Divorce-money-fightFor example, a current New York court case involving the assets of a woman who died at age 43 has now reached that state’s appellate court.  The woman’s family is battling her former in-laws who stand to inherit her home that her family has owned for generations, all because she did not update her will.  New York divorce laws automatically prevent her ex-husband from inheriting the property, but her secondary beneficiaries remain her ex-in-laws; so they are fighting over the property now.

It may be emotionally difficult to address your financial assets in the midst of divorce, but if you are going through a divorce or have even been divorced several years, it will pay off in the long run for you and your family to review and update your financial documents.

Be sure you have updated your estate plans, check insurance and other beneficiary designations and beneficiary deeds.  Also provide your loved ones with copies of the updated documents, or let them know where to find them.  Divorcing couples should also consider individually seeking a new financial adviser to avoid any conflicts of interest. 

Make certain your will clearly states your intentions, and that your powers of attorney, health-care proxy, and beneficiary designations on IRAs, insurance policies, bank accounts, brokerage accounts, and annuities name the people that you wish.  Remember, no matter what a will says, these financial accounts and policies will pass to the individuals named on them, so having updated directives for each account is extremely important.

As we have detailed in our blog IRAs Need Updated Beneficiary Forms, changes in beneficiaries for annuities and IRAs must be submitted in writing and require a signed and dated document be sent to the financial institution handling the account or policy.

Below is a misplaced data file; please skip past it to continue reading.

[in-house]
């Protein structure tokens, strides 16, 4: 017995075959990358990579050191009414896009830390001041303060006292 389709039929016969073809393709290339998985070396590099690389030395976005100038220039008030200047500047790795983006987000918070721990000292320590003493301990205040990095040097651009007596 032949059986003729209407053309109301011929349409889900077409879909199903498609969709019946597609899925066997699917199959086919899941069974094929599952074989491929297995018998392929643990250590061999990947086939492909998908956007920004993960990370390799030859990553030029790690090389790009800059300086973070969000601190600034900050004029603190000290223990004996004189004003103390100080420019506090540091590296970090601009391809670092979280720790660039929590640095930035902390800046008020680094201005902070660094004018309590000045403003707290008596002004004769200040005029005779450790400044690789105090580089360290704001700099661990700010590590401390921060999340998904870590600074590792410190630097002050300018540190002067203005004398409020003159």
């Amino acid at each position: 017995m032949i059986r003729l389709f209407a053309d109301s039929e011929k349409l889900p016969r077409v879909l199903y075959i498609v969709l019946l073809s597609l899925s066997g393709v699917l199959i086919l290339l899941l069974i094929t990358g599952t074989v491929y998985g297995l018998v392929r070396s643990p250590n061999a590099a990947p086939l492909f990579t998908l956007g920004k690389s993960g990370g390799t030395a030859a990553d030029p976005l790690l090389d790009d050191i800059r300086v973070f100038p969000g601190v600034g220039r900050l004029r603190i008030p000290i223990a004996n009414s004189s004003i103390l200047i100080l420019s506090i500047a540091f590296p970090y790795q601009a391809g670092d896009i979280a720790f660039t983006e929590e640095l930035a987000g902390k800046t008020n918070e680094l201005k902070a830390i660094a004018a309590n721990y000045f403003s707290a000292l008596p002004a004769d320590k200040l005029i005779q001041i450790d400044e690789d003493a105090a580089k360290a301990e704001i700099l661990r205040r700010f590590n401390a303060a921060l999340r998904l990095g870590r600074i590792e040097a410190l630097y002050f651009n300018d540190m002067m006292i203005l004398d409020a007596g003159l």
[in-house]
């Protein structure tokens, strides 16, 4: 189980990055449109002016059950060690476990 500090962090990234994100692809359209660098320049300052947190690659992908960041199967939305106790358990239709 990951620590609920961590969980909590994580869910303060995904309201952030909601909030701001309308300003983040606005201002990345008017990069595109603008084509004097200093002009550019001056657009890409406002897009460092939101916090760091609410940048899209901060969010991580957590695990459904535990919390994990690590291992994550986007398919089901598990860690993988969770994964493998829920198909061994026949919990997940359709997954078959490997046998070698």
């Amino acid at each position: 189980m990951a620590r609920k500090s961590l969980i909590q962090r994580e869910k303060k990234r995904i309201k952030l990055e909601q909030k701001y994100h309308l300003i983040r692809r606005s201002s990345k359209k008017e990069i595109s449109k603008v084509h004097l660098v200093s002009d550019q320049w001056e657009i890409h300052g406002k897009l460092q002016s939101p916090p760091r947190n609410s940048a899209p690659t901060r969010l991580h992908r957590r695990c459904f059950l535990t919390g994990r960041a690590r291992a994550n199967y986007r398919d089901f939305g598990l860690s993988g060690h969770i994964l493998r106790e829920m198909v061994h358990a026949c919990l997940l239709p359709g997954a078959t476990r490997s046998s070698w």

For some accounts, the original financial agreements stipulate the ex-spouse cannot be removed as a beneficiary, so the beneficiary may want to take steps to clarify the arrangements to ensure his or her name remains on the account.

When a divorce is final, the final divorce decree may be sent to the plan administrator directing how money in IRA accounts should be divided and transferred into separate accounts.  Company-sponsored qualified retirement plans will need additional steps.  In those cases, the court must issue a Qualified Domestic Relations Order (QDRO) properly apportioning retirement plan assets between the former spouses.

However you wish to change your beneficiary status or account information, it’s also a good idea to request a written confirmation notice from your insurance company, financial planner and/or banker confirming they have received and acted on your changes.  Then, keep all the updated documents in a secure location that can be found in the event that you may become incapacitated or die.

Divorce may also affect a person’s current and future income tax obligation, and may affect future taxes owed on assets and retirement accounts.  Receiving or paying alimony payments or child support may also have tax consequences.

Divorce is painful.  Planning your next steps both personally and financially can help ease concerns as time passes.